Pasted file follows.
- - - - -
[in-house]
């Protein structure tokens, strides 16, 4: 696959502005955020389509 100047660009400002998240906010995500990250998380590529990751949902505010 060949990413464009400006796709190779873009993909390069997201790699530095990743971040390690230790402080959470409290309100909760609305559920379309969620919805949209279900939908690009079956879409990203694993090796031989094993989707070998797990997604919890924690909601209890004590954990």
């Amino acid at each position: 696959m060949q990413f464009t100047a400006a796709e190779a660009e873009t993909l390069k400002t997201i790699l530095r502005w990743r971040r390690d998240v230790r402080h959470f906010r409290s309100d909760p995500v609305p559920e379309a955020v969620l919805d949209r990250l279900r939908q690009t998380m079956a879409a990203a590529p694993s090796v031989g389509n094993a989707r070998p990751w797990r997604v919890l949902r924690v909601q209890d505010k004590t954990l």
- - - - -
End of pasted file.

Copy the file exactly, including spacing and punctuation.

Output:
[in-house]
């Protein structure tokens, strides 16, 4: 696959502005955020389509 100047660009400002998240906010995500990250998380590529990751949902505010 060949990413464009400006796709190779873009993909390069997201790699530095990743971040390690230790402080959470409290309100909760609305559920379309969620919805949209279900939908690009079956879409990203694993090796031989094993989707070998797990997604919890924690909601209890004590954990």
């Amino acid at each position: 696959m060949q990413f464009t100047a400006a796709e190779a660009e873009t993909l390069k400002t997201i790699l530095r502005w990743r971040r390690d998240v230790r402080h959470f906010r409290s309100d909760p995500v609305p559920e379309a955020v969620l919805d949209r990250l279900r939908q690009t998380m079956a879409a990203a590529p694993s090796v031989g389509n094993a989707r070998p990751w797990r997604v919890l949902r924690v909601q209890d505010k004590t954990l």